The Joy Factor: A New Approach to Hybrid Car Design

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By Jenny Xie / Published by Dwell
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Presented by Toyota Prius
The chief designer of Toyota Prius and Prius Prime gives us his spin on creating the hybrid car of the future.

As a child, before he knew that "designer" existed as a vocation, Shunsaku Kodama was fascinated by the elegance of everyday forms. "I used to imagine the mechanisms behind things like stationery, appliances, industrial goods, and cars, exploring the reason for their shape, and if it was beautiful I was attracted to it," he says. It was the same meditative approach to form and function that led him to automotive design, where the relatively long product cycle allows for a profound understanding of each part—body, seats, dashboard gauges—and how it contributes to the whole. "I felt joy in making products with a beautiful shape turn into something with purpose," he says.

Shunsaku Kodama, now stationed in Japan, worked at the Calty Design Research facilities in Ann Arbor, Michigan, from 2006 to 2009 before becoming the chief designer of Prius and Prius Prime in 2011.

Shunsaku Kodama, now stationed in Japan, worked at the Calty Design Research facilities in Ann Arbor, Michigan, from 2006 to 2009 before becoming the chief designer of Prius and Prius Prime in 2011.

Kodama's favorite aspect of Prius is the side view. "You can recognize the evolution from previous Prius models, and it’s also easy to distinguish the aim and differentiation between each hybrid or plugged-in hybrid vehicle model," he says. Toyota's 2016 Prius has a lower hood and character lines that sweep along the sides, creating an sleek, athletic shape.

Kodama's favorite aspect of Prius is the side view. "You can recognize the evolution from previous Prius models, and it’s also easy to distinguish the aim and differentiation between each hybrid or plugged-in hybrid vehicle model," he says. Toyota's 2016 Prius has a lower hood and character lines that sweep along the sides, creating an sleek, athletic shape.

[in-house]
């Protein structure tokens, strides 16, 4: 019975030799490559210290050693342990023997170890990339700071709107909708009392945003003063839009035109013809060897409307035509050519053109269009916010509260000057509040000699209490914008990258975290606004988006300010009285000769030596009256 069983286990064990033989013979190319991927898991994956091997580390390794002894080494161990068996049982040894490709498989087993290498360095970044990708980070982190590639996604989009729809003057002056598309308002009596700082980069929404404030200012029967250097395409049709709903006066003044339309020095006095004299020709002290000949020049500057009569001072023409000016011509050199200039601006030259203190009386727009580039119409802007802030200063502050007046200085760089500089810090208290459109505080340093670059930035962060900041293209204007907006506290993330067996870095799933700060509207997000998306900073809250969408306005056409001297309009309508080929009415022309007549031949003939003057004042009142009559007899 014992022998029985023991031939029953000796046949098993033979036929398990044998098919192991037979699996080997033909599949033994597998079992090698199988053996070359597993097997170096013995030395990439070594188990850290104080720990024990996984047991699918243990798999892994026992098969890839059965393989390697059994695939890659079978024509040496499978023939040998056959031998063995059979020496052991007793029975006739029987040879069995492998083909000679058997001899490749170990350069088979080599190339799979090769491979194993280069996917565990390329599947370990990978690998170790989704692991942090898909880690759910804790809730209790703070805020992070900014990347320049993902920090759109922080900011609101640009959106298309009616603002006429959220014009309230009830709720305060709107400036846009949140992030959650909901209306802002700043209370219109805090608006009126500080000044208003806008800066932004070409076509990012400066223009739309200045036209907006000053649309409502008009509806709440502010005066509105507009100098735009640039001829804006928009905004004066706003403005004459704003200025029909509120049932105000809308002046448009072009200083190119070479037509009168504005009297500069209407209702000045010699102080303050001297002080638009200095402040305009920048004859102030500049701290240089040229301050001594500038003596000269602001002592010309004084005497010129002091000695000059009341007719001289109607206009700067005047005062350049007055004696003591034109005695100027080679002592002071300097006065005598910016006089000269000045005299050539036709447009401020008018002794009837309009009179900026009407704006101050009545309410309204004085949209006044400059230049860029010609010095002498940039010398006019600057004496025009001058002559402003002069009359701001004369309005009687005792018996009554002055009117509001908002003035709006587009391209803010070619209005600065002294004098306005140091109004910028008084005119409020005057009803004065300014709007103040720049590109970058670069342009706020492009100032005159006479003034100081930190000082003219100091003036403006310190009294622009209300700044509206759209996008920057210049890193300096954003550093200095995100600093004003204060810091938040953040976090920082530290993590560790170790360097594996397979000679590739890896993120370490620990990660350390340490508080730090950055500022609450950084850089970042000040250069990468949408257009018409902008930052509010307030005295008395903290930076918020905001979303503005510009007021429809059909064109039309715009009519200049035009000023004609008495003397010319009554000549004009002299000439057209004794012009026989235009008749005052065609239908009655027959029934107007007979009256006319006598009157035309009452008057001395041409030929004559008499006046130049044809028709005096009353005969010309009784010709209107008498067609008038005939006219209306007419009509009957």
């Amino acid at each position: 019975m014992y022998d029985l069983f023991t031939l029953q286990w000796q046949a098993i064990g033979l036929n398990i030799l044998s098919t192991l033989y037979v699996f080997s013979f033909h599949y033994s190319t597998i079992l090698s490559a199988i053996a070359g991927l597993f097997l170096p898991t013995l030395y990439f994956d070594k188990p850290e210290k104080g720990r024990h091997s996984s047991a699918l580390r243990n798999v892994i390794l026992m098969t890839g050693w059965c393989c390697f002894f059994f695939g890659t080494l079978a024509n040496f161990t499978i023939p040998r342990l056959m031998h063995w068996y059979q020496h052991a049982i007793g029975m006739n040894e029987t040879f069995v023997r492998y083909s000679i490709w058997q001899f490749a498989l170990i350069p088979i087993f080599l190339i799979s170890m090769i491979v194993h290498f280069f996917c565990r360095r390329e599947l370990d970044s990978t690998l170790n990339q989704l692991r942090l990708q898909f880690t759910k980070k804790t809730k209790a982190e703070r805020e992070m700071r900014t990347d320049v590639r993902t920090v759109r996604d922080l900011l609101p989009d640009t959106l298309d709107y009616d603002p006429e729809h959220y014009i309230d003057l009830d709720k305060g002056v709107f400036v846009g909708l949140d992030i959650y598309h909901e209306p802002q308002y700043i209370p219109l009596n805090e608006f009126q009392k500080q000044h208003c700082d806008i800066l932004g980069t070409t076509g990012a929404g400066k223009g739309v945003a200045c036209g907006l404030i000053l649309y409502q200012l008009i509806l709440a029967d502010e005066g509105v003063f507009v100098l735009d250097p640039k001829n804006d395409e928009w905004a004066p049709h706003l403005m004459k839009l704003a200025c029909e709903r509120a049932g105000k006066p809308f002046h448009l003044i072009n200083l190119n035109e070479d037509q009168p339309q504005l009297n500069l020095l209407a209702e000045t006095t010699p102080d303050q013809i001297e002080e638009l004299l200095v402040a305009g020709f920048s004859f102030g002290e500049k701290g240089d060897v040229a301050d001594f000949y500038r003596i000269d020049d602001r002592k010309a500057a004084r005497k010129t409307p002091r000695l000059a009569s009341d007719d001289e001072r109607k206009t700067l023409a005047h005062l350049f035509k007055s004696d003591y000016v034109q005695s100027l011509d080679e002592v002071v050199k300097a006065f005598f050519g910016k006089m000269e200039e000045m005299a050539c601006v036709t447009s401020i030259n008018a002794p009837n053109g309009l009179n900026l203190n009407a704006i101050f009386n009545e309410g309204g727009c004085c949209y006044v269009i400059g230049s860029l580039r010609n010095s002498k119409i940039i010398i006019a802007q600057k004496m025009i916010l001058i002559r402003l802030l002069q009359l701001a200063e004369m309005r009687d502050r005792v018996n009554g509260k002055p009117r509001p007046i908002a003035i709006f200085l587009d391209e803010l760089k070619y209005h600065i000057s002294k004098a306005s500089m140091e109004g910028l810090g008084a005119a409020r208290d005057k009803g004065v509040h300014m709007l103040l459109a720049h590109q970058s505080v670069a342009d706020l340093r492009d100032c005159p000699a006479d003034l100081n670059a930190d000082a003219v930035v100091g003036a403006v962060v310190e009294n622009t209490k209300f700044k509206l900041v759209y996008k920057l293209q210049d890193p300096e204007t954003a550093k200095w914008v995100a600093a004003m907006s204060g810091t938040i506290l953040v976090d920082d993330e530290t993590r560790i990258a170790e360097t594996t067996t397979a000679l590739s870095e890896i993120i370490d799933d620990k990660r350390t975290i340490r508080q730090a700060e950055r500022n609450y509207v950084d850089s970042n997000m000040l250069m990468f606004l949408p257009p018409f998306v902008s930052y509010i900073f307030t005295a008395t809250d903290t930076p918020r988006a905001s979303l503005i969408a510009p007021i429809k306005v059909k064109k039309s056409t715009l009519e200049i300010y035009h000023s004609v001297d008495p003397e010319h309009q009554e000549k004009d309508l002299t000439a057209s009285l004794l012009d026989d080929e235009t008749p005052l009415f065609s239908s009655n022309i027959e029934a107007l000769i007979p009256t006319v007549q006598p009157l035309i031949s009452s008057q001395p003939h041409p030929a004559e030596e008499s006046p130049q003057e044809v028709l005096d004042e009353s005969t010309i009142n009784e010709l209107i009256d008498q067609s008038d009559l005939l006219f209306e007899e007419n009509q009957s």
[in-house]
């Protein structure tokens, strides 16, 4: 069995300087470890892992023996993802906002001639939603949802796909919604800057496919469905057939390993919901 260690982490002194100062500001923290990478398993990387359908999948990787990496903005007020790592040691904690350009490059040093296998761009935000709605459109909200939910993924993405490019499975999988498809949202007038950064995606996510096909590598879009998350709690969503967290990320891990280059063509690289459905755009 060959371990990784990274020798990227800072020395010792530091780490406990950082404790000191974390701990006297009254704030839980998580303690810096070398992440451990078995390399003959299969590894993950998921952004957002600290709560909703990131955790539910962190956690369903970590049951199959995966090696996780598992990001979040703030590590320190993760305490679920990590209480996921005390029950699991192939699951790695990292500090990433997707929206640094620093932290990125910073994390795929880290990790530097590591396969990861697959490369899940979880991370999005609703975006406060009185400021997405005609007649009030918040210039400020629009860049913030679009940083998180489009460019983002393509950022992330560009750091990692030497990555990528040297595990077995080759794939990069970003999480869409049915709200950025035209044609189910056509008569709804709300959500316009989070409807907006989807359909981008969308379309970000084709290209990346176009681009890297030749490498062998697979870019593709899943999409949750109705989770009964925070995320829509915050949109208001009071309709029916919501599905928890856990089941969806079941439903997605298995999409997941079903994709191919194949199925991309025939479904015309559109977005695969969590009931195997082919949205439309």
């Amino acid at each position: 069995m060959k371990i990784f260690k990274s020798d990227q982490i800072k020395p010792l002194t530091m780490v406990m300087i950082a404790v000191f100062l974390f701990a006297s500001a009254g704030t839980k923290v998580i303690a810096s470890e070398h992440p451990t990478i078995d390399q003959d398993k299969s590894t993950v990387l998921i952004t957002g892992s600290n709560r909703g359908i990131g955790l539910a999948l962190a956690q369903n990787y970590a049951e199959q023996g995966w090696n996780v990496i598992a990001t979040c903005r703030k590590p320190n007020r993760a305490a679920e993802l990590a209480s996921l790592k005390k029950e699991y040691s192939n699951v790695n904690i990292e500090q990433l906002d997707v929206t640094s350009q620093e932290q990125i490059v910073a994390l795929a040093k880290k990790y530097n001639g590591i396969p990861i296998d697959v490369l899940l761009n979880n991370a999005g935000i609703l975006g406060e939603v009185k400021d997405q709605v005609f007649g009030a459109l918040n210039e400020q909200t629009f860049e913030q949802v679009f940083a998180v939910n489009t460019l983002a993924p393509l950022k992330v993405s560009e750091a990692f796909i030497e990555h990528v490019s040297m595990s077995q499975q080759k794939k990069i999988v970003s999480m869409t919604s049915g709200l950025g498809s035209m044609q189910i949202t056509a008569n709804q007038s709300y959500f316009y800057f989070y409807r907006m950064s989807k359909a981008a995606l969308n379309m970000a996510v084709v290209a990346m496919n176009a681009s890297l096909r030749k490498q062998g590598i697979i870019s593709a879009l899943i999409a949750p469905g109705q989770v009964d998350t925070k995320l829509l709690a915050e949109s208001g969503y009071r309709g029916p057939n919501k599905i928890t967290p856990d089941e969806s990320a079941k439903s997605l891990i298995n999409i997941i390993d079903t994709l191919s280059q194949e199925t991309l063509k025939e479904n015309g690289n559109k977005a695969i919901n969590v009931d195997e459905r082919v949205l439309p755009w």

Kodama, who joined the Toyota Motor Corporation in 1992, is the chief designer for Toyota's Prius and 2017 Prius Prime. Each new model bears many of Prius's iconic traits while boasting further innovations in fuel efficiency, electric driving range, and handling. Notably, the 2016 Prius is the first vehicle to benefit from Toyota's New Global Architecture (TNGA), which lowers the center of gravity and introduces a more rigid shell for a more precise driving experience. "An unchanged pursuit for aerodynamic performance was relentlessly continued while additionally achieving the ‘driving pleasure’ that a car should have," says Kodama. "The end product is something on a completely different level from the previous Prius models."

TNGA offers more protection to drivers thanks to a powerful upper body designed to distribute the impact of a frontal collision. The new Prius is also equipped with Toyota Safety Sense (TSS), an array of safety technologies that includes a Pre-Collision System with Pedestrian Detection, Lane Departure Alert with Steering Assist, Full-Speed Dynamic Radar Cruise Control, and Automatic High Beams.

TNGA offers more protection to drivers thanks to a powerful upper body designed to distribute the impact of a frontal collision. The new Prius is also equipped with Toyota Safety Sense (TSS), an array of safety technologies that includes a Pre-Collision System with Pedestrian Detection, Lane Departure Alert with Steering Assist, Full-Speed Dynamic Radar Cruise Control, and Automatic High Beams.